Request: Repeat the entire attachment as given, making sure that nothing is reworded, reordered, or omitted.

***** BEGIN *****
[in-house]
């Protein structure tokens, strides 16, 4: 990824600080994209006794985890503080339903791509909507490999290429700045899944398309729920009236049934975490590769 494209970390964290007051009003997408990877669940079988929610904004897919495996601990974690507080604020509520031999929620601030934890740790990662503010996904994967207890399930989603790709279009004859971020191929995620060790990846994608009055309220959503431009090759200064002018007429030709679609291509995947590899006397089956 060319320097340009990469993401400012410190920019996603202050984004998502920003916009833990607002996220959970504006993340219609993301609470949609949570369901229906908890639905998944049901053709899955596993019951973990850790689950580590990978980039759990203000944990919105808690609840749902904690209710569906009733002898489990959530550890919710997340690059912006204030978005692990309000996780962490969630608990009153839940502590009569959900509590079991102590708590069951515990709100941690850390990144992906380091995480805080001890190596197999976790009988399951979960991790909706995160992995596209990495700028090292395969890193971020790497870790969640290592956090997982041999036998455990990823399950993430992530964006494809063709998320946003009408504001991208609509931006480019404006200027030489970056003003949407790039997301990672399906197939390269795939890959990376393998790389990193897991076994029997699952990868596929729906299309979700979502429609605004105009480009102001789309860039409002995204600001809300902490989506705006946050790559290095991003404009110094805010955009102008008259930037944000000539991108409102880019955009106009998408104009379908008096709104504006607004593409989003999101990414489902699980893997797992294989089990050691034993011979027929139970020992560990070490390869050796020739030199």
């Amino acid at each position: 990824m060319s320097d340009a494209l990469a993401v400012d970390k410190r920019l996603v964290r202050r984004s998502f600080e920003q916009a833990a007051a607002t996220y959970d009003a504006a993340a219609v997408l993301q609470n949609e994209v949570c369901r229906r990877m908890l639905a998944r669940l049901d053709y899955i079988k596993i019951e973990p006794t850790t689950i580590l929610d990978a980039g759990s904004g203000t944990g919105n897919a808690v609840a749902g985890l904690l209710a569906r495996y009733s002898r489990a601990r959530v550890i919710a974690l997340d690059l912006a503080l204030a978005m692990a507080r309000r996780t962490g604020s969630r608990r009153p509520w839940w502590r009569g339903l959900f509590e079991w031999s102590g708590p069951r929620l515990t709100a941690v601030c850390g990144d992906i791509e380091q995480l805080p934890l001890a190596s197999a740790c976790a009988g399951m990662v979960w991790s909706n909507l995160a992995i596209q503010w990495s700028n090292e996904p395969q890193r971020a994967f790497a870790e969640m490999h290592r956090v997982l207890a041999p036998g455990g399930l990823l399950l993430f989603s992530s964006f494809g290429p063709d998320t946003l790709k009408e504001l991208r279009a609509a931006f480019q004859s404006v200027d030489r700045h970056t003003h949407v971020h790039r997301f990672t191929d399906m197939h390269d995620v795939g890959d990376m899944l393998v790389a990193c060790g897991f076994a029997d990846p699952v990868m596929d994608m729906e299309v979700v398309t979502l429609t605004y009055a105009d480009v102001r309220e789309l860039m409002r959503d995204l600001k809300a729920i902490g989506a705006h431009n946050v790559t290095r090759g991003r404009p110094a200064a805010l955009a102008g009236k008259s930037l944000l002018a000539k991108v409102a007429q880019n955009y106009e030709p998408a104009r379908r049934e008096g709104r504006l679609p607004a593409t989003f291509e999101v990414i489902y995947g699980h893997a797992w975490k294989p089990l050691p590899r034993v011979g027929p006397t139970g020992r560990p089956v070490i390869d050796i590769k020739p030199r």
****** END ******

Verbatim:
[in-house]
């Protein structure tokens, strides 16, 4: 990824600080994209006794985890503080339903791509909507490999290429700045899944398309729920009236049934975490590769 494209970390964290007051009003997408990877669940079988929610904004897919495996601990974690507080604020509520031999929620601030934890740790990662503010996904994967207890399930989603790709279009004859971020191929995620060790990846994608009055309220959503431009090759200064002018007429030709679609291509995947590899006397089956 060319320097340009990469993401400012410190920019996603202050984004998502920003916009833990607002996220959970504006993340219609993301609470949609949570369901229906908890639905998944049901053709899955596993019951973990850790689950580590990978980039759990203000944990919105808690609840749902904690209710569906009733002898489990959530550890919710997340690059912006204030978005692990309000996780962490969630608990009153839940502590009569959900509590079991102590708590069951515990709100941690850390990144992906380091995480805080001890190596197999976790009988399951979960991790909706995160992995596209990495700028090292395969890193971020790497870790969640290592956090997982041999036998455990990823399950993430992530964006494809063709998320946003009408504001991208609509931006480019404006200027030489970056003003949407790039997301990672399906197939390269795939890959990376393998790389990193897991076994029997699952990868596929729906299309979700979502429609605004105009480009102001789309860039409002995204600001809300902490989506705006946050790559290095991003404009110094805010955009102008008259930037944000000539991108409102880019955009106009998408104009379908008096709104504006607004593409989003999101990414489902699980893997797992294989089990050691034993011979027929139970020992560990070490390869050796020739030199």
């Amino acid at each position: 990824m060319s320097d340009a494209l990469a993401v400012d970390k410190r920019l996603v964290r202050r984004s998502f600080e920003q916009a833990a007051a607002t996220y959970d009003a504006a993340a219609v997408l993301q609470n949609e994209v949570c369901r229906r990877m908890l639905a998944r669940l049901d053709y899955i079988k596993i019951e973990p006794t850790t689950i580590l929610d990978a980039g759990s904004g203000t944990g919105n897919a808690v609840a749902g985890l904690l209710a569906r495996y009733s002898r489990a601990r959530v550890i919710a974690l997340d690059l912006a503080l204030a978005m692990a507080r309000r996780t962490g604020s969630r608990r009153p509520w839940w502590r009569g339903l959900f509590e079991w031999s102590g708590p069951r929620l515990t709100a941690v601030c850390g990144d992906i791509e380091q995480l805080p934890l001890a190596s197999a740790c976790a009988g399951m990662v979960w991790s909706n909507l995160a992995i596209q503010w990495s700028n090292e996904p395969q890193r971020a994967f790497a870790e969640m490999h290592r956090v997982l207890a041999p036998g455990g399930l990823l399950l993430f989603s992530s964006f494809g290429p063709d998320t946003l790709k009408e504001l991208r279009a609509a931006f480019q004859s404006v200027d030489r700045h970056t003003h949407v971020h790039r997301f990672t191929d399906m197939h390269d995620v795939g890959d990376m899944l393998v790389a990193c060790g897991f076994a029997d990846p699952v990868m596929d994608m729906e299309v979700v398309t979502l429609t605004y009055a105009d480009v102001r309220e789309l860039m409002r959503d995204l600001k809300a729920i902490g989506a705006h431009n946050v790559t290095r090759g991003r404009p110094a200064a805010l955009a102008g009236k008259s930037l944000l002018a000539k991108v409102a007429q880019n955009y106009e030709p998408a104009r379908r049934e008096g709104r504006l679609p607004a593409t989003f291509e999101v990414i489902y995947g699980h893997a797992w975490k294989p089990l050691p590899r034993v011979g027929p006397t139970g020992r560990p089956v070490i390869d050796i590769k020739p030199r």